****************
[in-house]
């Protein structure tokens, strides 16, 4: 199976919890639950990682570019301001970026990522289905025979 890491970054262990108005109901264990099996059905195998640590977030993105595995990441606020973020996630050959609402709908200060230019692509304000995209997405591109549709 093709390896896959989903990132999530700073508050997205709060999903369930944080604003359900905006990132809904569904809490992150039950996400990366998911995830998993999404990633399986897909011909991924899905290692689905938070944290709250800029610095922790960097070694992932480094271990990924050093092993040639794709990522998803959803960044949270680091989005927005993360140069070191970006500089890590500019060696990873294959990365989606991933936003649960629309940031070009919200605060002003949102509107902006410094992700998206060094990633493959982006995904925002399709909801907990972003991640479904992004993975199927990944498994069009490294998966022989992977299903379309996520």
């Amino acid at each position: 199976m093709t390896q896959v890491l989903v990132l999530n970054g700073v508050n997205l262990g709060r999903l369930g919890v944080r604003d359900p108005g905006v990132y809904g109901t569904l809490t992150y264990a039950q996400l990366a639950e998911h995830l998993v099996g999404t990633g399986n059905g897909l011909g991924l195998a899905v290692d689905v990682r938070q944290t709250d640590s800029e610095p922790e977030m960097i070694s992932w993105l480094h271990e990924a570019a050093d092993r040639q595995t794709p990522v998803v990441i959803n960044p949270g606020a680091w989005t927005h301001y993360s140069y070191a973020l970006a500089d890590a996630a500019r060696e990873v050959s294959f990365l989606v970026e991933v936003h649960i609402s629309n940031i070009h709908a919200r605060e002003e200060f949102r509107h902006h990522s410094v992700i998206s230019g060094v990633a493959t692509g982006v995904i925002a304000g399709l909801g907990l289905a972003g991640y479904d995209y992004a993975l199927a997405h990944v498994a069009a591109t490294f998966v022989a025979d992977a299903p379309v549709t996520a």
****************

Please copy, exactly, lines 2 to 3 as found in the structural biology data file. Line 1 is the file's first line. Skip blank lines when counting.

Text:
């Protein structure tokens, strides 16, 4: 199976919890639950990682570019301001970026990522289905025979 890491970054262990108005109901264990099996059905195998640590977030993105595995990441606020973020996630050959609402709908200060230019692509304000995209997405591109549709 093709390896896959989903990132999530700073508050997205709060999903369930944080604003359900905006990132809904569904809490992150039950996400990366998911995830998993999404990633399986897909011909991924899905290692689905938070944290709250800029610095922790960097070694992932480094271990990924050093092993040639794709990522998803959803960044949270680091989005927005993360140069070191970006500089890590500019060696990873294959990365989606991933936003649960629309940031070009919200605060002003949102509107902006410094992700998206060094990633493959982006995904925002399709909801907990972003991640479904992004993975199927990944498994069009490294998966022989992977299903379309996520």
């Amino acid at each position: 199976m093709t390896q896959v890491l989903v990132l999530n970054g700073v508050n997205l262990g709060r999903l369930g919890v944080r604003d359900p108005g905006v990132y809904g109901t569904l809490t992150y264990a039950q996400l990366a639950e998911h995830l998993v099996g999404t990633g399986n059905g897909l011909g991924l195998a899905v290692d689905v990682r938070q944290t709250d640590s800029e610095p922790e977030m960097i070694s992932w993105l480094h271990e990924a570019a050093d092993r040639q595995t794709p990522v998803v990441i959803n960044p949270g606020a680091w989005t927005h301001y993360s140069y070191a973020l970006a500089d890590a996630a500019r060696e990873v050959s294959f990365l989606v970026e991933v936003h649960i609402s629309n940031i070009h709908a919200r605060e002003e200060f949102r509107h902006h990522s410094v992700i998206s230019g060094v990633a493959t692509g982006v995904i925002a304000g399709l909801g907990l289905a972003g991640y479904d995209y992004a993975l199927a997405h990944v498994a069009a591109t490294f998966v022989a025979d992977a299903p379309v549709t996520a």